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June 02, 2009
Hard-Liners Seek Out Pair Willing to Ban Ahmadiyah
Hundreds of protesters from several hard-line Islamic groups rallied on Monday, and declared support for presidential candidates who would support Shariah law and formally ban the Ahmadiyah religious movement.
“We reject presidential tickets who do not support Muslims and instead support the United States,” said Chep Hermawan, who led the rally outside the Presidential Palace complex in Central Jakarta, without mentioning any specific ticket.
The rally was held on the anniversary of the Indonesian Defender Front (FPI) attack on a peaceful demonstration organized by the National Alliance for the Freedom of Faith and Religion at Monas in Central Jakarta last year.
The protest was marked by 70 Ahmadiyah followers renouncing their beliefs and pledging to become mainstream Muslims.
The protesters were mainly drawn from members of the hard-line FPI and Islamic People’s Forum (FUI) from around Jakarta.
FPI Secretary General Sobri Lubis said there was no reason for them to vote for presidential candidates who could not promise that they would ban Ahmadiyah, an Islamic sect declared as heretical by the Indonesia Ulema Council (MUI) in 2005.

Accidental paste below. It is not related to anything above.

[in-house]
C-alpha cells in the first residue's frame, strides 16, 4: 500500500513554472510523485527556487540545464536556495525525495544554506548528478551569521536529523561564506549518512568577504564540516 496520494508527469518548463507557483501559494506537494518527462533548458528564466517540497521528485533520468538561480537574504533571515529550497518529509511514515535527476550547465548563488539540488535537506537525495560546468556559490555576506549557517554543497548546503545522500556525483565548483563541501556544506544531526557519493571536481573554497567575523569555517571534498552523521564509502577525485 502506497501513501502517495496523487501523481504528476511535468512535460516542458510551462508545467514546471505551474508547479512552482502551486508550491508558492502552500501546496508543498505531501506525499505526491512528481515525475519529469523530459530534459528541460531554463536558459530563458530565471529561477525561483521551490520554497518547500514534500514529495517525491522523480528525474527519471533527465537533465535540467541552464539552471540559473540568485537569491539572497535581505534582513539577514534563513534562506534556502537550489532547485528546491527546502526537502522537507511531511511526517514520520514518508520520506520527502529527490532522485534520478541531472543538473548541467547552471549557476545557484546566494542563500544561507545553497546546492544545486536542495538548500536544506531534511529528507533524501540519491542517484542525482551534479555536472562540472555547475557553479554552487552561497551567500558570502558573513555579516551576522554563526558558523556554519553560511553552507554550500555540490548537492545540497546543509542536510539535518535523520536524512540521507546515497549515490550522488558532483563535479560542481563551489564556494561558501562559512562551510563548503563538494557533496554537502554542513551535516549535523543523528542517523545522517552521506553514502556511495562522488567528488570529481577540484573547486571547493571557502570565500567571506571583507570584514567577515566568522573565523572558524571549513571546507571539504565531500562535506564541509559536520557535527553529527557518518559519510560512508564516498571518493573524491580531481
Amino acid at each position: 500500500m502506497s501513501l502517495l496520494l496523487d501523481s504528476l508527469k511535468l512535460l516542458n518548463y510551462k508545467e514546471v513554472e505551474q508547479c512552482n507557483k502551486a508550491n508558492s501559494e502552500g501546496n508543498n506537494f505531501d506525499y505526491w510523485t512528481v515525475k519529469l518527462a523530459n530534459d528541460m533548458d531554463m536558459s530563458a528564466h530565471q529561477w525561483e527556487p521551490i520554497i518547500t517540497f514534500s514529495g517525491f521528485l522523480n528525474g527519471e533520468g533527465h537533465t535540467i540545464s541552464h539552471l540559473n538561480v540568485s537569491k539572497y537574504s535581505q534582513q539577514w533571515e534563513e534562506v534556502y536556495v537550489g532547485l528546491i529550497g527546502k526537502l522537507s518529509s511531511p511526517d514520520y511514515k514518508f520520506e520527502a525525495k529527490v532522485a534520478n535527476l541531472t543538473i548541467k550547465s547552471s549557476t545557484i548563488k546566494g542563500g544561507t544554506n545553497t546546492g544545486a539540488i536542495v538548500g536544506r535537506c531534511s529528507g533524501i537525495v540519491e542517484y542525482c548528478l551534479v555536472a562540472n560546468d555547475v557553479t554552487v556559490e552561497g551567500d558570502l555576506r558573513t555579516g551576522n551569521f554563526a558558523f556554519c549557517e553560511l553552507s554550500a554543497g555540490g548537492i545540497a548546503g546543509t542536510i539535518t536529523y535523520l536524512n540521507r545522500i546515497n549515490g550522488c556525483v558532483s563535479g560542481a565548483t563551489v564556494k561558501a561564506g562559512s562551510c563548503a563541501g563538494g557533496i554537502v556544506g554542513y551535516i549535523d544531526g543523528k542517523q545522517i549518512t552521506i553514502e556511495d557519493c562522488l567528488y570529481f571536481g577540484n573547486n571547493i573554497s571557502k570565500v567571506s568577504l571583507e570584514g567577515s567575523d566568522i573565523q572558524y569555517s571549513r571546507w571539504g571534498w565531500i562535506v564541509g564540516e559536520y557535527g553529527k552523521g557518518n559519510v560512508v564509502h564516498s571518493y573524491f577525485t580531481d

“We demand that Ahmadiyah be banned through a formal presidential decree instead of merely a joint ministerial decree,” he said. “We will vote for a candidate who can guarantee that.”
The high-profile attack on the Monas demonstration drew widespread condemnation and resulted in FPI chairman Habib Rizieq being sentenced to 18 months in prison. But rather than seize popular support and take action against FPI, the government simply issued a joint ministerial decree ordering Ahmadiyah restrict its religious activities.
FPI and FUI are known for their fundamentalist views of Islamic teachings, and have been labeled as thugs with little real influence. FPI has been involved in a number of raids on night clubs and bars that sell alcohol, and has also used violence to threaten and intimidate minority groups, such as the destruction of mosques and houses belonging to Ahmadiyah followers.
Sobri said that the 70 former Ahmadiyah followers wished to revert to the true faith.
“We did not force them to exercise Islamic teaching. We will accompany them to go back to the right path,” he said, explaining that they practiced Ahmadiyah teachings without really understanding what they followed.
One of the converts, Etik, 40, from Tejowaringin in Tasikmalaya, West Java, said they returned to Islam “because of our conscience; not because of the FPI.”
Ahmadiyah spokesman Mubarik said it was up to the individuals concerned whether they wanted to change their beliefs as Ahmadiyah did not want to force anybody to follow them if they no longer wished to — just as the Ahmadiyah followers did not want to be forced to change their beliefs.